Associations and Dissociations: An Investigation of Lexical Access Deficits in Agrammatism and Anomia Since the earliest descriptions of aphasia, neurolinguists have focused on dichotomous patterns of language behavior to investigate the underlying nature of aphasic deficits. One such example is the comparison of agrammatism and anomia. Individuals with agrammatism have particular difficulty producing function words (e.g., determiners, prepositions, pronouns), whereas individuals with anomia ... Article
Article  |   December 01, 2005
Associations and Dissociations: An Investigation of Lexical Access Deficits in Agrammatism and Anomia
Author Affiliations & Notes
  • Jean K. Gordon
    University of Iowa, Iowa City
  • Editor’s note: Jean K. Gordon was the recipient of the 2003 Division 2 Supplement to the American Speech-Language-Hearing Foundation Research Grant for New Investigators.
    Editor’s note: Jean K. Gordon was the recipient of the 2003 Division 2 Supplement to the American Speech-Language-Hearing Foundation Research Grant for New Investigators.×
Article Information
Normal Language Processing / Language Disorders / Aphasia / Articles
Article   |   December 01, 2005
Associations and Dissociations: An Investigation of Lexical Access Deficits in Agrammatism and Anomia
SIG 2 Perspectives on Neurophysiology and Neurogenic Speech and Language Disorders, December 2005, Vol. 15, 19-23. doi:10.1044/nnsld15.4.19
SIG 2 Perspectives on Neurophysiology and Neurogenic Speech and Language Disorders, December 2005, Vol. 15, 19-23. doi:10.1044/nnsld15.4.19
Since the earliest descriptions of aphasia, neurolinguists have focused on dichotomous patterns of language behavior to investigate the underlying nature of aphasic deficits. One such example is the comparison of agrammatism and anomia. Individuals with agrammatism have particular difficulty producing function words (e.g., determiners, prepositions, pronouns), whereas individuals with anomia demonstrate more difficulty with content words such as nouns, verbs, and adjectives (Goodglass, 1993).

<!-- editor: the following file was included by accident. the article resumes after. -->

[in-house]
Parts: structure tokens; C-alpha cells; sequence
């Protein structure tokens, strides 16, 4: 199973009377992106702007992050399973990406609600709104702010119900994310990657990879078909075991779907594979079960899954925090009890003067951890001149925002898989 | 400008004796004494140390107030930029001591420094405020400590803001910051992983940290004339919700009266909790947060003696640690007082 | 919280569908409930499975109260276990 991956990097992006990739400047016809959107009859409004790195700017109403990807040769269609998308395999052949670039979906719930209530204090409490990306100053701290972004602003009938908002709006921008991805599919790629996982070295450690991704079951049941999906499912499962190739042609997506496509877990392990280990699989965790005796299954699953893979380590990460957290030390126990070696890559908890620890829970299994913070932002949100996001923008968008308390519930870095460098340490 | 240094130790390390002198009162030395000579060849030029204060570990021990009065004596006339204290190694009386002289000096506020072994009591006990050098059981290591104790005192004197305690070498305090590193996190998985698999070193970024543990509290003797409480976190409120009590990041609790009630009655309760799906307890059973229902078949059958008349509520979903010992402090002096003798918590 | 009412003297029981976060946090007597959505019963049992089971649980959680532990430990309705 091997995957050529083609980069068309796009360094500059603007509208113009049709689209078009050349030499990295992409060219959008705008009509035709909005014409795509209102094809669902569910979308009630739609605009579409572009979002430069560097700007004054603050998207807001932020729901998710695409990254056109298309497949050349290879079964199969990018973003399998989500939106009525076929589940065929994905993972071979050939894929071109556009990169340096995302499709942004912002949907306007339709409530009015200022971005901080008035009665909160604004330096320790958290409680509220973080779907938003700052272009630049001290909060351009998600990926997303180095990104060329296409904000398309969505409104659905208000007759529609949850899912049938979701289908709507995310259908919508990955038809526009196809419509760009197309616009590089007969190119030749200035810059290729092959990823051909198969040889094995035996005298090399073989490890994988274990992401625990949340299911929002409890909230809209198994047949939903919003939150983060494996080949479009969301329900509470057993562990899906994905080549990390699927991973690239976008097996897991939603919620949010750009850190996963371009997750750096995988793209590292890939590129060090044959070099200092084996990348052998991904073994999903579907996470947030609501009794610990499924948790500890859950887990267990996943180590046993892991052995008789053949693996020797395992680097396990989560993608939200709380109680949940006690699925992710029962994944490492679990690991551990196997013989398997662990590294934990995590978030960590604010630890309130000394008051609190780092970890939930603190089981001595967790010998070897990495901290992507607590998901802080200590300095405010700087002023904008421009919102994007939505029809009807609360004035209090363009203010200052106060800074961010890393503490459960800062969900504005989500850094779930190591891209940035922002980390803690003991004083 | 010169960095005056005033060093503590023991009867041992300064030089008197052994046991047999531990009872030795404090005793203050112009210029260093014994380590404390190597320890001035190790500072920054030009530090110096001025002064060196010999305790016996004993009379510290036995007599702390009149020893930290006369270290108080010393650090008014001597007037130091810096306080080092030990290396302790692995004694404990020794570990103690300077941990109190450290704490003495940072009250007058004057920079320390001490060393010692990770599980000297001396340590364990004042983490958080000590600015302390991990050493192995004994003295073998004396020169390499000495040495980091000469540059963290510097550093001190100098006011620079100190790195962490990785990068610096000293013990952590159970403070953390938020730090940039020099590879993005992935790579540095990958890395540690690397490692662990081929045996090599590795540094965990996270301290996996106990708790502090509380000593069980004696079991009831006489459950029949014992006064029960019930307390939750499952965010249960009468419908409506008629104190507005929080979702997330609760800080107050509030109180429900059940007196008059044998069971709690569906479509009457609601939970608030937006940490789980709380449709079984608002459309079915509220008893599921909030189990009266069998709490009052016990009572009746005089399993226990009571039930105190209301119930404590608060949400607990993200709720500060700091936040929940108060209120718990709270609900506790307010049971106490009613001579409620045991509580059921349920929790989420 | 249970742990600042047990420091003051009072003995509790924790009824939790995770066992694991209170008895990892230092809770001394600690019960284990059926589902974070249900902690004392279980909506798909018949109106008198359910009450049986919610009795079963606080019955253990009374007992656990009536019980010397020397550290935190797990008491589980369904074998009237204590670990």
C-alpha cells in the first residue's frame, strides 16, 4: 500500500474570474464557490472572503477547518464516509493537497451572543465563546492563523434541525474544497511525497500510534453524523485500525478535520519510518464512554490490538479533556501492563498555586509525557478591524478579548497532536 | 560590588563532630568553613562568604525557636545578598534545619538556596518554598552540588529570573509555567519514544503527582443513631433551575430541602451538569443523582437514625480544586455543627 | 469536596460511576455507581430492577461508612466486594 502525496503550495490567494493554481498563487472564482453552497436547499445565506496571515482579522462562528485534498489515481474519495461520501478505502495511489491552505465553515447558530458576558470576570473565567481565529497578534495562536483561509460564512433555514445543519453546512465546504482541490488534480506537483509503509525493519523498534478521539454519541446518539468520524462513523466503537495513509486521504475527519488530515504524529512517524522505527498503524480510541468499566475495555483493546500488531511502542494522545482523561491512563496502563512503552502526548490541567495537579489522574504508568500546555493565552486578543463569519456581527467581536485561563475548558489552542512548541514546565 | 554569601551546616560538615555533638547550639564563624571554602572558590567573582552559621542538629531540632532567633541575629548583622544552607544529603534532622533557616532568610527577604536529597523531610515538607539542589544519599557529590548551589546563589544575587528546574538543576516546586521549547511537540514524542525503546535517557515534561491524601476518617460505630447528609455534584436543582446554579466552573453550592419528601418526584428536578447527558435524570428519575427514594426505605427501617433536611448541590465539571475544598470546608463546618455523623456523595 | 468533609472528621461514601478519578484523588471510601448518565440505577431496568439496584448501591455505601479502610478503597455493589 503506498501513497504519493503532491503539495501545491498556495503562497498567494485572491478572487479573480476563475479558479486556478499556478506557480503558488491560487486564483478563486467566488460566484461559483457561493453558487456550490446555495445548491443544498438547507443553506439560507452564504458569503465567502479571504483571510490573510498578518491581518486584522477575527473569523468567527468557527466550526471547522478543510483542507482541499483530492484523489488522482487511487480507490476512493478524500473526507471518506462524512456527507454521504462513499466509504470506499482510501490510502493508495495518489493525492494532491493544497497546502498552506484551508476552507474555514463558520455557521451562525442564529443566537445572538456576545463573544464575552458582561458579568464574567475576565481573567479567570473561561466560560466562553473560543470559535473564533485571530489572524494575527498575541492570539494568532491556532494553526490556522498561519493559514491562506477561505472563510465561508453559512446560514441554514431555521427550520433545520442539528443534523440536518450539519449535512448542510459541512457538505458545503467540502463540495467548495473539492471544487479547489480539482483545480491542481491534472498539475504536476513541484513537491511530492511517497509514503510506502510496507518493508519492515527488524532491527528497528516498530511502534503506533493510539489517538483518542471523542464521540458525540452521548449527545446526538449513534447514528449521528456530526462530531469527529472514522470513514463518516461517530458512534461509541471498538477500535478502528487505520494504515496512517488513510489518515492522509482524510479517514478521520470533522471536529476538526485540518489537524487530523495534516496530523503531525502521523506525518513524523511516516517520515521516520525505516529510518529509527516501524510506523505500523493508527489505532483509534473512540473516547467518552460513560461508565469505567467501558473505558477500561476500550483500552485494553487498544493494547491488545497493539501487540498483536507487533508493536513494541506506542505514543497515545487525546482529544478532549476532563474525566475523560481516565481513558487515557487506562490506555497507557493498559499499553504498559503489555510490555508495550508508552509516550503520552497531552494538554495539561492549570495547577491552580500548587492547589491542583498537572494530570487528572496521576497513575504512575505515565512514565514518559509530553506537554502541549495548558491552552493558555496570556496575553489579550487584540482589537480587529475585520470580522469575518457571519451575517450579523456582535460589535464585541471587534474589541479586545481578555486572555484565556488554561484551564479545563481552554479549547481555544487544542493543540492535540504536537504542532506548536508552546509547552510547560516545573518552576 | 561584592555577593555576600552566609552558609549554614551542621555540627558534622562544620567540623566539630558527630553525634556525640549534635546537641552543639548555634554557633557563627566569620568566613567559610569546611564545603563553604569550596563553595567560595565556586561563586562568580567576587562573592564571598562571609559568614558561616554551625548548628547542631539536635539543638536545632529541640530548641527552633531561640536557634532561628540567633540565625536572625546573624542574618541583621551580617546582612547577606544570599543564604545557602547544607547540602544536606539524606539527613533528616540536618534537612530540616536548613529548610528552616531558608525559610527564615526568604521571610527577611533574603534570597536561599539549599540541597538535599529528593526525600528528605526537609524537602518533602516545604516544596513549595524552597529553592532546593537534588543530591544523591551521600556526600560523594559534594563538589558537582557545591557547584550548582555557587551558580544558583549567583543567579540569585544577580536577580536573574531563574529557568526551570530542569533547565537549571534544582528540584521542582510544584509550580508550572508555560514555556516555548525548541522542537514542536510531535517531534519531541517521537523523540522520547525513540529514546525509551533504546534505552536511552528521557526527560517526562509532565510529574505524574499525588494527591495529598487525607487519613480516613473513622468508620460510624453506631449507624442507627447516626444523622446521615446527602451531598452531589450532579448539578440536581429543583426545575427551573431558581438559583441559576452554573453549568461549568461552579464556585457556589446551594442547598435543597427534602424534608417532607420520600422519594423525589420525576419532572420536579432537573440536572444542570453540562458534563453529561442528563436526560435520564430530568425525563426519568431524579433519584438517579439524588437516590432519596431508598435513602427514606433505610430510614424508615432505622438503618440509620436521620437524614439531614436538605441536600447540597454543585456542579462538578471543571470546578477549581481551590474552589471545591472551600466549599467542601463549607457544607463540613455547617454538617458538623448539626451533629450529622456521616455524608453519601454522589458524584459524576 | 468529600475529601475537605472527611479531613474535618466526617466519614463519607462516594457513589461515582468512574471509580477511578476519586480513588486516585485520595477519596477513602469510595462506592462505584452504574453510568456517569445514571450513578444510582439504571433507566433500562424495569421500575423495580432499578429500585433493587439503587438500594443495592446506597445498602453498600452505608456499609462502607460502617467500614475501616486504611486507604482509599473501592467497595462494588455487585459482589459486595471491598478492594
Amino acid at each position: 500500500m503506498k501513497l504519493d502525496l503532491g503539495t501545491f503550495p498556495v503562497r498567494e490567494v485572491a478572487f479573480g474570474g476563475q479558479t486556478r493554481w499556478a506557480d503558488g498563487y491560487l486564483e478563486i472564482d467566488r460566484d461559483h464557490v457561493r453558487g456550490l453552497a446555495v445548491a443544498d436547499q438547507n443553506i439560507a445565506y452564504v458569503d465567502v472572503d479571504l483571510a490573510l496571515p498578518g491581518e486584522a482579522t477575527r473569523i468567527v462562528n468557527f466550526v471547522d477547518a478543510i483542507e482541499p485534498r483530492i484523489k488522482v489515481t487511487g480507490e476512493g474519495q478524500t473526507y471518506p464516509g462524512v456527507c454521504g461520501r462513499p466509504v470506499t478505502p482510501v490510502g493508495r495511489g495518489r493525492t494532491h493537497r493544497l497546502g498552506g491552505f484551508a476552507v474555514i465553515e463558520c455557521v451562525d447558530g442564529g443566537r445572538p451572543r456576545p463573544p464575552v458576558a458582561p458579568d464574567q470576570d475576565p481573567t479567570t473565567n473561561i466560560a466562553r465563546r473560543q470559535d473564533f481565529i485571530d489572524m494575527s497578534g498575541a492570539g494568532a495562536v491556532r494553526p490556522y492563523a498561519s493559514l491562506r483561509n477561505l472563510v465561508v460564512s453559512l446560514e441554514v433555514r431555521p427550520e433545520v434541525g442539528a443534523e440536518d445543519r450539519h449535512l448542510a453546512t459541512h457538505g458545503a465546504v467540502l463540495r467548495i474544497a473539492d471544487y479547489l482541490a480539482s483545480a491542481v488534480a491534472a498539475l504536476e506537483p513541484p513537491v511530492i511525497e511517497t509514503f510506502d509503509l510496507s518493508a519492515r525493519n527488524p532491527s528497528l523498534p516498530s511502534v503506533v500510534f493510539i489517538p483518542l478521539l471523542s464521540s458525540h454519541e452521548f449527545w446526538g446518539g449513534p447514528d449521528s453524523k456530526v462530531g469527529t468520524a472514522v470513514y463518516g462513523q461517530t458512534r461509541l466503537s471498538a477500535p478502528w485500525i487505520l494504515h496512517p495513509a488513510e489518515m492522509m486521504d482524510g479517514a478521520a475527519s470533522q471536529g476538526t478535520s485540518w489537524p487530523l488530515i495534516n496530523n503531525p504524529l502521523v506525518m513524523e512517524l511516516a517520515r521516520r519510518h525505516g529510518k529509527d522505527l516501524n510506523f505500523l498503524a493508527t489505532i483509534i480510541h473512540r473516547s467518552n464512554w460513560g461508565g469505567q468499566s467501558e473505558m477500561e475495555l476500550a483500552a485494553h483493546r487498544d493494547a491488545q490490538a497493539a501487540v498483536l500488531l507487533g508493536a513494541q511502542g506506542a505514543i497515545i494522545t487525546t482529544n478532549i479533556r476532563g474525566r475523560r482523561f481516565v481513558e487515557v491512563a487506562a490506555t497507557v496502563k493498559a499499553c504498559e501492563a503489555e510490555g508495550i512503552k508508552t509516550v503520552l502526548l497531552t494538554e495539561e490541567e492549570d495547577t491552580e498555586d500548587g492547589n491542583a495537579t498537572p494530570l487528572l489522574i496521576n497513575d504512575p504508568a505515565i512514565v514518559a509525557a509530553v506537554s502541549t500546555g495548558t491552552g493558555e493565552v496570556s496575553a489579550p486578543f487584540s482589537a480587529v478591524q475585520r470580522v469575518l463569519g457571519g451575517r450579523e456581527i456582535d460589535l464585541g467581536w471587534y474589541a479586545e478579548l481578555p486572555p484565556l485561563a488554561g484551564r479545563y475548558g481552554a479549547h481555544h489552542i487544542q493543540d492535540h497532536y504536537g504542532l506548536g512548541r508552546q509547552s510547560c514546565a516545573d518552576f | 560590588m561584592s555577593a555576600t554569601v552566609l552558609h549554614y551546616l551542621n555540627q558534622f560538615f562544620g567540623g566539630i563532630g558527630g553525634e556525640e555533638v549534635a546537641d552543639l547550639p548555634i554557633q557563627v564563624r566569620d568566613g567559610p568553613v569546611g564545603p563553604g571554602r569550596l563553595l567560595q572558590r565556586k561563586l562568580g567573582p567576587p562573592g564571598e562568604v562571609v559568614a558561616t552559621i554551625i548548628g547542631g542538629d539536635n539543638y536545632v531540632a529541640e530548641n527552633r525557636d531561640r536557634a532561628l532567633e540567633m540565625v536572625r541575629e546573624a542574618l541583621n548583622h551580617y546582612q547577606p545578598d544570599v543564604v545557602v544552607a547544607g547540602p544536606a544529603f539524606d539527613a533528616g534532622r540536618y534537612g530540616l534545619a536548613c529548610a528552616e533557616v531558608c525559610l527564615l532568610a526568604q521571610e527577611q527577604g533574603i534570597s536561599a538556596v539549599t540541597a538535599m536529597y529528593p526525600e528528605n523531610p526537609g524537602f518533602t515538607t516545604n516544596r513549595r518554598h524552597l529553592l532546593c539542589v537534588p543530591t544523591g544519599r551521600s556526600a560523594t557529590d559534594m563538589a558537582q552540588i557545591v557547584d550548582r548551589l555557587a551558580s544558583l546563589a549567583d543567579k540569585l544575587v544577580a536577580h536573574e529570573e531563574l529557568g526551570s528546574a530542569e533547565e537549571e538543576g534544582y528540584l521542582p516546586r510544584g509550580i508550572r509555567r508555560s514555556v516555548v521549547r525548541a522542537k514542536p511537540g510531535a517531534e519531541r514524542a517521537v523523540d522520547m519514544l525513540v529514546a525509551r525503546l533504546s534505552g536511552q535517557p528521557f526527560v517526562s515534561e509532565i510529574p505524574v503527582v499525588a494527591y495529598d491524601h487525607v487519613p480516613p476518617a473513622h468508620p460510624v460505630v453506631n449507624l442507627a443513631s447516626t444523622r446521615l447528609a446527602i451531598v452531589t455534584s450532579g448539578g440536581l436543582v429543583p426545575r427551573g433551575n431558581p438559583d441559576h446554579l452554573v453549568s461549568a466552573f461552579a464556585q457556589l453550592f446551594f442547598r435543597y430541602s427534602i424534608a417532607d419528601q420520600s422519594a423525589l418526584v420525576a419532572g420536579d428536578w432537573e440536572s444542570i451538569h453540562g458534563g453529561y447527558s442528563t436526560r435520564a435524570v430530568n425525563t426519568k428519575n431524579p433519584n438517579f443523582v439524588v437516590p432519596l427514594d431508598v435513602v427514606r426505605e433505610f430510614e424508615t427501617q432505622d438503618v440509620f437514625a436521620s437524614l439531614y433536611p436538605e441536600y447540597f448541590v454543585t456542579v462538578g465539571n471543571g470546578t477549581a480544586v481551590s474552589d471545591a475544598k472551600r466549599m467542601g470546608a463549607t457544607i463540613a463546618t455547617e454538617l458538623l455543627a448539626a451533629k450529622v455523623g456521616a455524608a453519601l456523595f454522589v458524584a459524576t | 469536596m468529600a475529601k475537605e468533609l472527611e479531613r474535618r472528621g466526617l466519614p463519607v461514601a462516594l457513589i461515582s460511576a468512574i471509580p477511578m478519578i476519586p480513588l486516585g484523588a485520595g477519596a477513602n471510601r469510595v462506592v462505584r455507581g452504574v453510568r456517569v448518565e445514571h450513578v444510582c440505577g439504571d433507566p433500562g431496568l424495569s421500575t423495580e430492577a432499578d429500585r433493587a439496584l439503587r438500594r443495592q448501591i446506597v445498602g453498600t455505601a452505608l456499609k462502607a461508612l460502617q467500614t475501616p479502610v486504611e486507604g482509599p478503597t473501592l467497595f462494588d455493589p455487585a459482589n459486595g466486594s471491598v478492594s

More specific dissociations have been noted within the category of content words. Agrammatic individuals have more difficulty producing verbs than nouns, but anomic individuals often show the opposite pattern (Berndt, Mitchum, Haendiges, & Sandson, 1997; Miceli, Silveri, Villa, & Caramazza, 1984; Zingeser & Berndt, 1990; but see Williams & Canter, 1987). Moreover, recent studies have suggested that individuals with fluent forms of aphasia have more difficulty retrieving specific (or “heavy”) verbs such as “run” than general (or ‘light’) verbs such as “go” (Berndt et al., 1997; Breedin, Saffran, & Schwartz, 1998; Kim, 2004; Kohn, Lorch, & Pearson, 1989), while individuals with non-fluent aphasia may show the opposite pattern or show no effect of semantic specificity (Breedin et al.; Kim & Thompson, 2004; Kohn et al.). By contrast, Kim and colleagues have found that syntactic complexity affects verb retrieval in non-fluent aphasia (Kim & Thompson, 2000; 2004), but to a lesser extent in fluent aphasia (Kim, 2004).
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